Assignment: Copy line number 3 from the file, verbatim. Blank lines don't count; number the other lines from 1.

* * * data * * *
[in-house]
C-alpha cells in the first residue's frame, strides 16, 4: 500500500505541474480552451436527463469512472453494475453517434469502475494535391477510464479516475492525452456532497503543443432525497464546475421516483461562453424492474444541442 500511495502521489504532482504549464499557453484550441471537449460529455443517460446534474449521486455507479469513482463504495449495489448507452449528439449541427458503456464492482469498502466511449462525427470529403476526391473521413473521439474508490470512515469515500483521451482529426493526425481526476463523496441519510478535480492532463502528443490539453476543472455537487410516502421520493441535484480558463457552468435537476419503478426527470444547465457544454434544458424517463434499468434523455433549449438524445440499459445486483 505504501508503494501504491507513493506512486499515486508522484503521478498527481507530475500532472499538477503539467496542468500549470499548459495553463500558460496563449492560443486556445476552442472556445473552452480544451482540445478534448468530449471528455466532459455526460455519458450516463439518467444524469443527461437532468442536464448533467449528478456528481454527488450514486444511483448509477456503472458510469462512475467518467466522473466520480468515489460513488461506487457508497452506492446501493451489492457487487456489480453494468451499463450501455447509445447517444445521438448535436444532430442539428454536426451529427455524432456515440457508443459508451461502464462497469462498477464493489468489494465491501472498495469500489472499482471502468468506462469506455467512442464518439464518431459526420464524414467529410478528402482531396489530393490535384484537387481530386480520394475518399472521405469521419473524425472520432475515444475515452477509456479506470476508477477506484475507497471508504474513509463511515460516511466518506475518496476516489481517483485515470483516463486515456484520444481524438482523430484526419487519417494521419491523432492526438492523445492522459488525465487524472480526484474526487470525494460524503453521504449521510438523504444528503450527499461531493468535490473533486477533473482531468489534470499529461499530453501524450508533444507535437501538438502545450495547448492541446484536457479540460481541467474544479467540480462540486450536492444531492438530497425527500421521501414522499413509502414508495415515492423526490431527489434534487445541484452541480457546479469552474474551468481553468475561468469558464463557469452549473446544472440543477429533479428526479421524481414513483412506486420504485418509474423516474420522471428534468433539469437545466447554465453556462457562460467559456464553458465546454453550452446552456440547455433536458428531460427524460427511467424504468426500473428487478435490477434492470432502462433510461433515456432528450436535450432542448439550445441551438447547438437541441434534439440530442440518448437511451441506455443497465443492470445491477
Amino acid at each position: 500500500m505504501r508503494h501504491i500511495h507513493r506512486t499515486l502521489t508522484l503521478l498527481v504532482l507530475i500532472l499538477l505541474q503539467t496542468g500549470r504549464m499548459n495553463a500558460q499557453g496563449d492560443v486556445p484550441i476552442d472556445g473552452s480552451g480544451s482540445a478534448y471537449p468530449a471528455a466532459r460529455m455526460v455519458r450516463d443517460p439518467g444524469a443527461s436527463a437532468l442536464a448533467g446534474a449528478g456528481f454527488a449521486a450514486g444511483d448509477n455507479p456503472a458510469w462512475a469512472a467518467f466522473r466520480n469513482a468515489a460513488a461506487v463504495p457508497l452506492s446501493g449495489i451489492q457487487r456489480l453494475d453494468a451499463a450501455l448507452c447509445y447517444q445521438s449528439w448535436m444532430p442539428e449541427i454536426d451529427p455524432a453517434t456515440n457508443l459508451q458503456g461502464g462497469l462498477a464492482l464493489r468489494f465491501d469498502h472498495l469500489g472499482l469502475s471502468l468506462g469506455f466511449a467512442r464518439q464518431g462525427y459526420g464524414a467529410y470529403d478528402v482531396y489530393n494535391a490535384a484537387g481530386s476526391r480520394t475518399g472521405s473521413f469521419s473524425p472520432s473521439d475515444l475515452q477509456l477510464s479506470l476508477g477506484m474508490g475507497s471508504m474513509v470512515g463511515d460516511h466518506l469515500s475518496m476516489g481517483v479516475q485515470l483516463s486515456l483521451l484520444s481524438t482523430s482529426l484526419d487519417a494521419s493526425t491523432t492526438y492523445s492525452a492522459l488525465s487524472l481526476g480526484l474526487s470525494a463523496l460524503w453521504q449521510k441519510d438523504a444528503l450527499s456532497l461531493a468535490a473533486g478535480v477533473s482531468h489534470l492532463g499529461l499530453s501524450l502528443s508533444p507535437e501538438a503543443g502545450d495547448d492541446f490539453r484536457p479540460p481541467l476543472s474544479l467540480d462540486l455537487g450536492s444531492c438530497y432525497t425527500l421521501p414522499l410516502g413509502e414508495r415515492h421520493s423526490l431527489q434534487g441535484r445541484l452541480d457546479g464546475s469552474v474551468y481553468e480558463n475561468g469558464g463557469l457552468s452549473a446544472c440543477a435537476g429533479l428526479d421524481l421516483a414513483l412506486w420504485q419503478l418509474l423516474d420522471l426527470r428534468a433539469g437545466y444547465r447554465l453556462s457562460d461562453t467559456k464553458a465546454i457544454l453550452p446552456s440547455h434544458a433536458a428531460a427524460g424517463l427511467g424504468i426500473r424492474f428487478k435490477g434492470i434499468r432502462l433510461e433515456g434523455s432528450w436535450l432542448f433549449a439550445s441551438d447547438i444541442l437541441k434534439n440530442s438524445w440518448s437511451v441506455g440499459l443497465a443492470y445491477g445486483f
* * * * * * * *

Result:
Amino acid at each position: 500500500m505504501r508503494h501504491i500511495h507513493r506512486t499515486l502521489t508522484l503521478l498527481v504532482l507530475i500532472l499538477l505541474q503539467t496542468g500549470r504549464m499548459n495553463a500558460q499557453g496563449d492560443v486556445p484550441i476552442d472556445g473552452s480552451g480544451s482540445a478534448y471537449p468530449a471528455a466532459r460529455m455526460v455519458r450516463d443517460p439518467g444524469a443527461s436527463a437532468l442536464a448533467g446534474a449528478g456528481f454527488a449521486a450514486g444511483d448509477n455507479p456503472a458510469w462512475a469512472a467518467f466522473r466520480n469513482a468515489a460513488a461506487v463504495p457508497l452506492s446501493g449495489i451489492q457487487r456489480l453494475d453494468a451499463a450501455l448507452c447509445y447517444q445521438s449528439w448535436m444532430p442539428e449541427i454536426d451529427p455524432a453517434t456515440n457508443l459508451q458503456g461502464g462497469l462498477a464492482l464493489r468489494f465491501d469498502h472498495l469500489g472499482l469502475s471502468l468506462g469506455f466511449a467512442r464518439q464518431g462525427y459526420g464524414a467529410y470529403d478528402v482531396y489530393n494535391a490535384a484537387g481530386s476526391r480520394t475518399g472521405s473521413f469521419s473524425p472520432s473521439d475515444l475515452q477509456l477510464s479506470l476508477g477506484m474508490g475507497s471508504m474513509v470512515g463511515d460516511h466518506l469515500s475518496m476516489g481517483v479516475q485515470l483516463s486515456l483521451l484520444s481524438t482523430s482529426l484526419d487519417a494521419s493526425t491523432t492526438y492523445s492525452a492522459l488525465s487524472l481526476g480526484l474526487s470525494a463523496l460524503w453521504q449521510k441519510d438523504a444528503l450527499s456532497l461531493a468535490a473533486g478535480v477533473s482531468h489534470l492532463g499529461l499530453s501524450l502528443s508533444p507535437e501538438a503543443g502545450d495547448d492541446f490539453r484536457p479540460p481541467l476543472s474544479l467540480d462540486l455537487g450536492s444531492c438530497y432525497t425527500l421521501p414522499l410516502g413509502e414508495r415515492h421520493s423526490l431527489q434534487g441535484r445541484l452541480d457546479g464546475s469552474v474551468y481553468e480558463n475561468g469558464g463557469l457552468s452549473a446544472c440543477a435537476g429533479l428526479d421524481l421516483a414513483l412506486w420504485q419503478l418509474l423516474d420522471l426527470r428534468a433539469g437545466y444547465r447554465l453556462s457562460d461562453t467559456k464553458a465546454i457544454l453550452p446552456s440547455h434544458a433536458a428531460a427524460g424517463l427511467g424504468i426500473r424492474f428487478k435490477g434492470i434499468r432502462l433510461e433515456g434523455s432528450w436535450l432542448f433549449a439550445s441551438d447547438i444541442l437541441k434534439n440530442s438524445w440518448s437511451v441506455g440499459l443497465a443492470y445491477g445486483f